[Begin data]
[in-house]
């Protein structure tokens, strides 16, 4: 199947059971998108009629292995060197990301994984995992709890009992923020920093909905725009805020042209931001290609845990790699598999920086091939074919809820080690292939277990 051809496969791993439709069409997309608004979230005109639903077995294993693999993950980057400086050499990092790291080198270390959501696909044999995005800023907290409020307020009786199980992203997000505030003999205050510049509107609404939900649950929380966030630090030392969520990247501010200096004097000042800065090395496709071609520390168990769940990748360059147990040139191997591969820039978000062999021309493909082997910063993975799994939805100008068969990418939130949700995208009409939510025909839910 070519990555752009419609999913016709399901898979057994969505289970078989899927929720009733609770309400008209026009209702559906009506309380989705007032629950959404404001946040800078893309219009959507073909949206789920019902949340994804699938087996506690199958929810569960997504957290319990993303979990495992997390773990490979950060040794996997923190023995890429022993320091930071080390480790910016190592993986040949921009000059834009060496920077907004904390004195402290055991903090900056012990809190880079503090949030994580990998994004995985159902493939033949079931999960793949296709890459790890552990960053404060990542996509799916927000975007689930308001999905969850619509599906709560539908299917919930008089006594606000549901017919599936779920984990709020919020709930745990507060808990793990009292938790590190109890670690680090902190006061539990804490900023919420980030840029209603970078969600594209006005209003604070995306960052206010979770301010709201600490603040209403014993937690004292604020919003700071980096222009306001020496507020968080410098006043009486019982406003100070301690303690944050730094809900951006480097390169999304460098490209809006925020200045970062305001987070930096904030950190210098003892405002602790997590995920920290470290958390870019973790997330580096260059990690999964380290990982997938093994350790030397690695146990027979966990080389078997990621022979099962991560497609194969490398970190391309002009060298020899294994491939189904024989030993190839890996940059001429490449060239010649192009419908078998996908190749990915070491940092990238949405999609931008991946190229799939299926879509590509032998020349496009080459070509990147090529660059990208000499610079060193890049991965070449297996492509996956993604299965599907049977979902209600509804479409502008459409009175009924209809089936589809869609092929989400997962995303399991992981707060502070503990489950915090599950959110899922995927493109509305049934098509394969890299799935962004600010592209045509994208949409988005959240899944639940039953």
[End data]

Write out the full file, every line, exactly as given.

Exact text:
[in-house]
């Protein structure tokens, strides 16, 4: 199947059971998108009629292995060197990301994984995992709890009992923020920093909905725009805020042209931001290609845990790699598999920086091939074919809820080690292939277990 051809496969791993439709069409997309608004979230005109639903077995294993693999993950980057400086050499990092790291080198270390959501696909044999995005800023907290409020307020009786199980992203997000505030003999205050510049509107609404939900649950929380966030630090030392969520990247501010200096004097000042800065090395496709071609520390168990769940990748360059147990040139191997591969820039978000062999021309493909082997910063993975799994939805100008068969990418939130949700995208009409939510025909839910 070519990555752009419609999913016709399901898979057994969505289970078989899927929720009733609770309400008209026009209702559906009506309380989705007032629950959404404001946040800078893309219009959507073909949206789920019902949340994804699938087996506690199958929810569960997504957290319990993303979990495992997390773990490979950060040794996997923190023995890429022993320091930071080390480790910016190592993986040949921009000059834009060496920077907004904390004195402290055991903090900056012990809190880079503090949030994580990998994004995985159902493939033949079931999960793949296709890459790890552990960053404060990542996509799916927000975007689930308001999905969850619509599906709560539908299917919930008089006594606000549901017919599936779920984990709020919020709930745990507060808990793990009292938790590190109890670690680090902190006061539990804490900023919420980030840029209603970078969600594209006005209003604070995306960052206010979770301010709201600490603040209403014993937690004292604020919003700071980096222009306001020496507020968080410098006043009486019982406003100070301690303690944050730094809900951006480097390169999304460098490209809006925020200045970062305001987070930096904030950190210098003892405002602790997590995920920290470290958390870019973790997330580096260059990690999964380290990982997938093994350790030397690695146990027979966990080389078997990621022979099962991560497609194969490398970190391309002009060298020899294994491939189904024989030993190839890996940059001429490449060239010649192009419908078998996908190749990915070491940092990238949405999609931008991946190229799939299926879509590509032998020349496009080459070509990147090529660059990208000499610079060193890049991965070449297996492509996956993604299965599907049977979902209600509804479409502008459409009175009924209809089936589809869609092929989400997962995303399991992981707060502070503990489950915090599950959110899922995927493109509305049934098509394969890299799935962004600010592209045509994208949409988005959240899944639940039953």